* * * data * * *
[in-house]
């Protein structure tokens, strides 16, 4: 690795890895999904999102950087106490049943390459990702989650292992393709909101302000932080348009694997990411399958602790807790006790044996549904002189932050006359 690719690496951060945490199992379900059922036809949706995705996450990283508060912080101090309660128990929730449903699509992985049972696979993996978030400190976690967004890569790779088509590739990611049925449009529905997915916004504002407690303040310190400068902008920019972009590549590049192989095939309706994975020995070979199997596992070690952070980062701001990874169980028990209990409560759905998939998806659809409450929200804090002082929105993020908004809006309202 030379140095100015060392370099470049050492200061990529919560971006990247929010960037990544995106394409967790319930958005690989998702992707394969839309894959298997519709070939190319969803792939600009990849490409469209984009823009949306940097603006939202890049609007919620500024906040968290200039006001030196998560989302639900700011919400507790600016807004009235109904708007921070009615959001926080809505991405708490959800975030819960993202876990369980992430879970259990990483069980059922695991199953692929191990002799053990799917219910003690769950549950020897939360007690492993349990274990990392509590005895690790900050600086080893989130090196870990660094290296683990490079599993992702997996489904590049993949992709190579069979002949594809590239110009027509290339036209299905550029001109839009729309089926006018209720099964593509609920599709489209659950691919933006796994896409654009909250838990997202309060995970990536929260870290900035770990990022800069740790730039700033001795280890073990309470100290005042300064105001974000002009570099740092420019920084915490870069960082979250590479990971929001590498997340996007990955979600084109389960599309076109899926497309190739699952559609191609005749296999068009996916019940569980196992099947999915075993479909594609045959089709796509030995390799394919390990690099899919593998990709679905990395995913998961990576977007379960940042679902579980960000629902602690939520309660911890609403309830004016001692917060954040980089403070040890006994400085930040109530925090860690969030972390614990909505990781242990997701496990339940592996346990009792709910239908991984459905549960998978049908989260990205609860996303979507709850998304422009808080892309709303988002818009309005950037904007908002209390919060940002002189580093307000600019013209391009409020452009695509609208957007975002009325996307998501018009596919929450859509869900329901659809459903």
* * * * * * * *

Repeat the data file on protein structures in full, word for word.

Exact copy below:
[in-house]
């Protein structure tokens, strides 16, 4: 690795890895999904999102950087106490049943390459990702989650292992393709909101302000932080348009694997990411399958602790807790006790044996549904002189932050006359 690719690496951060945490199992379900059922036809949706995705996450990283508060912080101090309660128990929730449903699509992985049972696979993996978030400190976690967004890569790779088509590739990611049925449009529905997915916004504002407690303040310190400068902008920019972009590549590049192989095939309706994975020995070979199997596992070690952070980062701001990874169980028990209990409560759905998939998806659809409450929200804090002082929105993020908004809006309202 030379140095100015060392370099470049050492200061990529919560971006990247929010960037990544995106394409967790319930958005690989998702992707394969839309894959298997519709070939190319969803792939600009990849490409469209984009823009949306940097603006939202890049609007919620500024906040968290200039006001030196998560989302639900700011919400507790600016807004009235109904708007921070009615959001926080809505991405708490959800975030819960993202876990369980992430879970259990990483069980059922695991199953692929191990002799053990799917219910003690769950549950020897939360007690492993349990274990990392509590005895690790900050600086080893989130090196870990660094290296683990490079599993992702997996489904590049993949992709190579069979002949594809590239110009027509290339036209299905550029001109839009729309089926006018209720099964593509609920599709489209659950691919933006796994896409654009909250838990997202309060995970990536929260870290900035770990990022800069740790730039700033001795280890073990309470100290005042300064105001974000002009570099740092420019920084915490870069960082979250590479990971929001590498997340996007990955979600084109389960599309076109899926497309190739699952559609191609005749296999068009996916019940569980196992099947999915075993479909594609045959089709796509030995390799394919390990690099899919593998990709679905990395995913998961990576977007379960940042679902579980960000629902602690939520309660911890609403309830004016001692917060954040980089403070040890006994400085930040109530925090860690969030972390614990909505990781242990997701496990339940592996346990009792709910239908991984459905549960998978049908989260990205609860996303979507709850998304422009808080892309709303988002818009309005950037904007908002209390919060940002002189580093307000600019013209391009409020452009695509609208957007975002009325996307998501018009596919929450859509869900329901659809459903």